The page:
My experience with any type of stuffing on a ported or vented box is closer to Dukes. It isn't always about the slight changes in effective cabinet volume as much as it is the dampening effect and the amount of output or cancellation because of wave front cancellation inside the box. On a ported box, I personally like 1.5 to 2 inches of unfaced fiberglass glued to the paralleled walls. It does a great job. Some of the foam type products mentioned do a very good job for dampening also, but be aware the more dense or hard the surface is, things start to change from effectively enlarging the box to effectively making the volume less.
Good luck with all of this.
I haven't used other software, but if you are serious about building your own subwoofers, Bass Box Pro is really the best. You don't have to buy anything. It's up to you if you are really picky about how a sub performs.
You could just buy a SanSpeak or Morel subwoofer. Then do dynamat damping on the interior walls, and then spray-glue some Acousta-Stuf Polyfill on the inside walls. Like timlub said, the stuffing will damping some of the peak that happens right before frequency roll-off. This might help work with some of these other subwoofer drivers.
If you're still looking for possible drivers, the Rythmik Audio appears to be very nice:
The specs say the DS1200 works fine in a 3-4 square foot vented cabinet. I don't know the pricing, but you can contact them. They are in Texas.
Yup, Rythmik woofers are very good. The 12" is offered in two versions---with an aluminum cone, or a paper one, your choice. For really high performance, the Rythmik woofers can be used with the company's dedicated servo-feedback circuit plate amp, 370w or 600w. For use in a sealed enclosure, 1.5-2.0 cu.ft. is recommended. A lot of Maggie users are very happy with their Rythmik subs. Jim Salk offers his top model speakers with Rythmik subs built in.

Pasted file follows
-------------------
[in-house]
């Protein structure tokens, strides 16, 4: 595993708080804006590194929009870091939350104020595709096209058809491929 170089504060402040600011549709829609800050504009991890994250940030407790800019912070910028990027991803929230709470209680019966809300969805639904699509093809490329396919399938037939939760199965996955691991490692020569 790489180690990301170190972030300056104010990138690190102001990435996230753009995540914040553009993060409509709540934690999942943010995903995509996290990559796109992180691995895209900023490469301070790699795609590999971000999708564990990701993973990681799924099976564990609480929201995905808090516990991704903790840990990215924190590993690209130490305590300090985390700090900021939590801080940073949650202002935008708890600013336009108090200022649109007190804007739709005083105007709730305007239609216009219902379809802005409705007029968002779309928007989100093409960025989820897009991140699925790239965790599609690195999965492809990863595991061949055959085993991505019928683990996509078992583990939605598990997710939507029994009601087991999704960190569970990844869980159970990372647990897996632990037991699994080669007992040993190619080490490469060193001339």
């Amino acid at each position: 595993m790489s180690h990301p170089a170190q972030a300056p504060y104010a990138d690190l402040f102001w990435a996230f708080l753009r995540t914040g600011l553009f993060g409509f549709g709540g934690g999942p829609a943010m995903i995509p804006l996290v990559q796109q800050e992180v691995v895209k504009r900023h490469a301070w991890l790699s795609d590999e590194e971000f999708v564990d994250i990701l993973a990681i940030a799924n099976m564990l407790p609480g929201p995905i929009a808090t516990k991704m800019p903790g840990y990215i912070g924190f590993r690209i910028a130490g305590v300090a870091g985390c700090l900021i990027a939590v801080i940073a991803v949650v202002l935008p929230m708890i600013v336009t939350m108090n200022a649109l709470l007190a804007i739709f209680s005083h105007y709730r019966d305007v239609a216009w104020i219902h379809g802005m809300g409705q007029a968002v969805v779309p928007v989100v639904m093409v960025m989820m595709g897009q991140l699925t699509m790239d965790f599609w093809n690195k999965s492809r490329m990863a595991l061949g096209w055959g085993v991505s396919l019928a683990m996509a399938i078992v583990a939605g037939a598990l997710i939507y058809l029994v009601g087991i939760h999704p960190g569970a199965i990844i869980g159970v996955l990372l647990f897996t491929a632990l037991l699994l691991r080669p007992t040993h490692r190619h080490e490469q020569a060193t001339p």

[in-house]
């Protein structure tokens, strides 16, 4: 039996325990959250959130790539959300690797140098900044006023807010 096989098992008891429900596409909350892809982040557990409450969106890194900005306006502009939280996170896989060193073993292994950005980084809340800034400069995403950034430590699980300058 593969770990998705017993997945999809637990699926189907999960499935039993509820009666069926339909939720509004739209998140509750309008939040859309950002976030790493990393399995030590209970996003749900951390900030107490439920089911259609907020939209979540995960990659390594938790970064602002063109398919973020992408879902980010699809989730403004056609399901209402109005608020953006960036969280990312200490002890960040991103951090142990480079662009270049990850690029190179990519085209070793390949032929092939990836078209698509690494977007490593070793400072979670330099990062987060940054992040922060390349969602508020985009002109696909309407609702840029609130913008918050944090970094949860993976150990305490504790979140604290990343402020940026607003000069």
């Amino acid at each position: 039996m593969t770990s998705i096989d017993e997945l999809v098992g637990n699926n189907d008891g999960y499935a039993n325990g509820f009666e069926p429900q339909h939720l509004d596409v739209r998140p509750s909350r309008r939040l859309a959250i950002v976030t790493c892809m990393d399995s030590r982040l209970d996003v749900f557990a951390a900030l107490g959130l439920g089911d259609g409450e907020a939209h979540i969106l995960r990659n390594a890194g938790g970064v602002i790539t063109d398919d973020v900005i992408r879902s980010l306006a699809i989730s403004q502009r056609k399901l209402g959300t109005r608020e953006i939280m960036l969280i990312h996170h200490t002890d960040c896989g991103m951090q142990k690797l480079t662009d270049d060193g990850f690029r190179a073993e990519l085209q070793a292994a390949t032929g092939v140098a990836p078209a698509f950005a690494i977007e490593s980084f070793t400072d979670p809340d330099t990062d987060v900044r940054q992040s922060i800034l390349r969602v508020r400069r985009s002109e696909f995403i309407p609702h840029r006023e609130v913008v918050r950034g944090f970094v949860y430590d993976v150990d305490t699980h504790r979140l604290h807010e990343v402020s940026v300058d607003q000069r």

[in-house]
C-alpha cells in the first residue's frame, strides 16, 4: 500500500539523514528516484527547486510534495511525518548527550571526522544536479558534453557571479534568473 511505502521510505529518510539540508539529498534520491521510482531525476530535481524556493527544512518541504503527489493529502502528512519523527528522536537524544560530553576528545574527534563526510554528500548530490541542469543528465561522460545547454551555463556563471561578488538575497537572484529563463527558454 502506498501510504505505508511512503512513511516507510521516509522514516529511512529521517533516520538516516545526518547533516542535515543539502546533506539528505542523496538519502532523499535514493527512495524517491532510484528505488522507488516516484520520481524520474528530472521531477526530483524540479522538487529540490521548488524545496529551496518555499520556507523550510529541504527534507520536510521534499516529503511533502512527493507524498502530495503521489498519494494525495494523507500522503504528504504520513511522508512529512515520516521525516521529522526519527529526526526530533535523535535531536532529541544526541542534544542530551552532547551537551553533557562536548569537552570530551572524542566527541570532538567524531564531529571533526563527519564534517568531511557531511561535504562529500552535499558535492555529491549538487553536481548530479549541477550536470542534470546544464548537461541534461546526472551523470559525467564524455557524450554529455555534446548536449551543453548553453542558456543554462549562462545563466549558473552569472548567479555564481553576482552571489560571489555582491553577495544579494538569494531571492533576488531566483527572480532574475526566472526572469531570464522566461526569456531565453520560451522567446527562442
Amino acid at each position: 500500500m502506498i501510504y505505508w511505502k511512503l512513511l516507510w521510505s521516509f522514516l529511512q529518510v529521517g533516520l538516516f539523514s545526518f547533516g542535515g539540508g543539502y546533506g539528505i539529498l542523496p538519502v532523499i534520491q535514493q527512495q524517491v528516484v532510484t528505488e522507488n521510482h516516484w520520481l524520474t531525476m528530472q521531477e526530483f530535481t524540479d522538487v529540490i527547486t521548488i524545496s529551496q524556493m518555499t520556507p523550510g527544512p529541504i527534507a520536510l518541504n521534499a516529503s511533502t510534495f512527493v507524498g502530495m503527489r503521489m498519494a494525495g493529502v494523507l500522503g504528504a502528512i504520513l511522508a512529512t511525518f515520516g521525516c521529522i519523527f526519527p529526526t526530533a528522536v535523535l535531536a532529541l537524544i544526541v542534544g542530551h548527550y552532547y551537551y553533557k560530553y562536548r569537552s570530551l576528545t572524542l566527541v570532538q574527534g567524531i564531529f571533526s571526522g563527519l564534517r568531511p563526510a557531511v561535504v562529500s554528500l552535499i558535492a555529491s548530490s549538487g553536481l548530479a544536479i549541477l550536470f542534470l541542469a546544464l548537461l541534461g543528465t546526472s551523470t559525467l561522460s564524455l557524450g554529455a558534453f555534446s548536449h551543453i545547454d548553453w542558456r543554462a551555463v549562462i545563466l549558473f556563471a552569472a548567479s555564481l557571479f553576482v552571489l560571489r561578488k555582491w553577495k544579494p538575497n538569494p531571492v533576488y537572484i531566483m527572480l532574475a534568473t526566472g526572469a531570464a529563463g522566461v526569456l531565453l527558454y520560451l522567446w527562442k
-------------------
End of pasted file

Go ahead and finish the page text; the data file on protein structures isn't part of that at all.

I have 2 REL subs from the same era (Q150e and Q108II) and both are unstuffed, sound fabulous, and never overheat or get particularly hot at all.
Thanks AUX-- I have narrowed it down to 2 options, I will look into that rythmik driver as well.
Out of curiosity, which 2 options are you looking at?
My experience is that speakers almost always have waaay too much stuffing. The only thing that does is decrease the effective volume. For best results use only a grapefruit size amount of pure hollow fiber wool. The sound will be more open, more detailed and have better bass performance. Why are most speakers filled with stuffing? Most likely it’s just a case of monkey see, monkey do. 🐒
The two I am considering are:
The rhythmik and the AD12-300 from BKELEC in the U.K.
I ruled out an NHT 1259, simply too old, want to go with new.
The problem with the RHYTHMIK is that they are NOT selling the driver separately. They want you to buy the whole sub. It even states that on their website. So I wrote them to see if they will sell one separately. Waiting to hear back.
The problem with the BKELEX is that I had written them in the past, got no response. Gave it one more try last week, they actually responded, but have not sent me an invoice. Still waiting on that too!
Might need a 3rd option after all the hassle!
I'll check out all those, heard good things about eminence.
Let you know what I decide when I hear back from all the companies
Faital Pro makes some good stuff. However, this woofer would not be a good choice for your REL box. For one thing, the resonance frequency is very high at 45hz - making this a general woofer instead of a subwoofer. Subwoofer drivers typically have a resonance frequency between 17hz and 25hz. The second thing is the VAS on the Faital is only 1.06 cubic feet. This woofer would not perform well at all in your 3.5 cubic foot REL B1 box. I modeled the Faital in BassBox Pro and it really wants a 0.7 cubic foot box for vented, and it still would not give you deep bass like a normal subwoofer. The Faital stuff is designed to have very high efficiency for pro audio sound - to be very loud for live sound concerts.
Both the Scanspeak and the Peerless would be highly superior choices. I don't know about the Eminence, but I suspect it would be fine The eminence is not in the BassBox library and I didn't have time to enter in all the T/S parameters.
I just did the model on the Eminence and it would work out just fine in your REL B1 box. So, ultimately, any choice of the ScanSpeak, Peerless or Eminence subwoofers I suggested would work great in your REL B1 cabinet.